Insightful Strike comes on the scene at third level and, for my money, is the best feature that the class has. When using a weapon that works with Weapon Finesse the character gets to add their INT modifier to damage. That’s pretty cool, nothing overpowering, but cool nonetheless. I like that this is a reason to make a smart fighter, a vehicle to allow brains to triumph over brawn every once in a while. It unfortunately makes the class great for a three level dip as well, since the features that come after it are generally garbage. Improved Flanking is very nice, as is Lucky. Both are versatile and demonstrate something unique about the class. Dodge is okay, but it’s really just a feat. But six dead levels out of 20? That’s right, six levels the Swashbuckler receives nothing other than what the standard HD increase brings. I think what this character really needs is a combat feature related to Charisma. Maybe it’s just a smite type ability giving CHA to damage or attack a couple of times a day, or an AC boost. Something. Survivability seems to be a concern of the class. With the full BAB the temptation to be in the frontlines is there but the light armor make them vulnerable. Sure the D10 is nice but CON is going to be very low on the attribute list so Hit Points will be at a premium.

The build that I have tentatively worked out for my new character is Swashbuckler 3/Bard 3/Dread Pirate X. This gives him some competent fighting capabilities, the ability to inspire allies (which will stack with the Dread Pirates similar ability), the bard skill list will make him much more pirate like since he will finally be able to appraise, and the 1st level spells means he can heal himself (which seems important since he is not getting on very well with the party cleric). Plus I will only be losing one point of base attack, keeping me on pace to take Improved Critical when I get a feat at 9th level.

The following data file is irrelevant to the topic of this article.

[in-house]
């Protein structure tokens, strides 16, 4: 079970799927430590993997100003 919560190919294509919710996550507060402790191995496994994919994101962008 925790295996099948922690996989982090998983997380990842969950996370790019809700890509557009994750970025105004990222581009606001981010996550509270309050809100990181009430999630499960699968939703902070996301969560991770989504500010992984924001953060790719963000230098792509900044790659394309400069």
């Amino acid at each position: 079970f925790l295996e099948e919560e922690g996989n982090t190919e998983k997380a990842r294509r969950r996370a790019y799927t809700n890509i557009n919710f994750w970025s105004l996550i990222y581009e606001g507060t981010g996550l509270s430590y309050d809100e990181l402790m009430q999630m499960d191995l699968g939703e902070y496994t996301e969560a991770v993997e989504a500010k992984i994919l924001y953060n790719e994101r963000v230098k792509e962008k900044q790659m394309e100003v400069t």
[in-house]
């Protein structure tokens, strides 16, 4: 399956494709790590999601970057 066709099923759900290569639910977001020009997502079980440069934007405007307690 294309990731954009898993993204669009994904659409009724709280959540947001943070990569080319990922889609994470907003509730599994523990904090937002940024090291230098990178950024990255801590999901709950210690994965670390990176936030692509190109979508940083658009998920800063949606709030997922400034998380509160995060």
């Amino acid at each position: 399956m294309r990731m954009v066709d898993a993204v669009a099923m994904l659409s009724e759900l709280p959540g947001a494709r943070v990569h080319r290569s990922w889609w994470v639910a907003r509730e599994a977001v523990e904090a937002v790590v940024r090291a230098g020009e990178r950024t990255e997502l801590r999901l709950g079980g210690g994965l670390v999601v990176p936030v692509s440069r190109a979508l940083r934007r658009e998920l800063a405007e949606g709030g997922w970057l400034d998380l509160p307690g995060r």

The Heroes Strike Back. Finally.

I’ve recently written about the struggles of the heroes to win the quick version of Last Night on Earth. Every time out they just seem to get slaughtered. The other night the stars were aligned and a major breakthrough occurred as the isolated hero emerged triumphant. So who was this lone, brave warrior? The unlikely Amanda, Prom Queen. Honestly I’m surprised that Amanda was the one to finally pull through and throw a victory into the hero column. For starters her abilities are not particularly well suited to being a solitary hero, or so it would seem. Her first ability is totally nullified by the scenario because it allows her to add an extra fight die to any male hero that she shares a space with. I’m not sure what that power says about Amanda, but that is a blog for another day. Normally it’s tough to use but good if you can get it going. The second allows her to avoid a fight by hiding. On a roll of 4+ she disappears from the zombie’s sight and lives to fight another round. She is essentially a traveling cornfield. An excellent ability but one that I foolishly thought would not be good for this scenario since the objective is to kill zombies, not just survive them. As a student hero she has the standard two wounds, which blows. It seemed like an uphill battle but kudos to Mike for working a good strategy.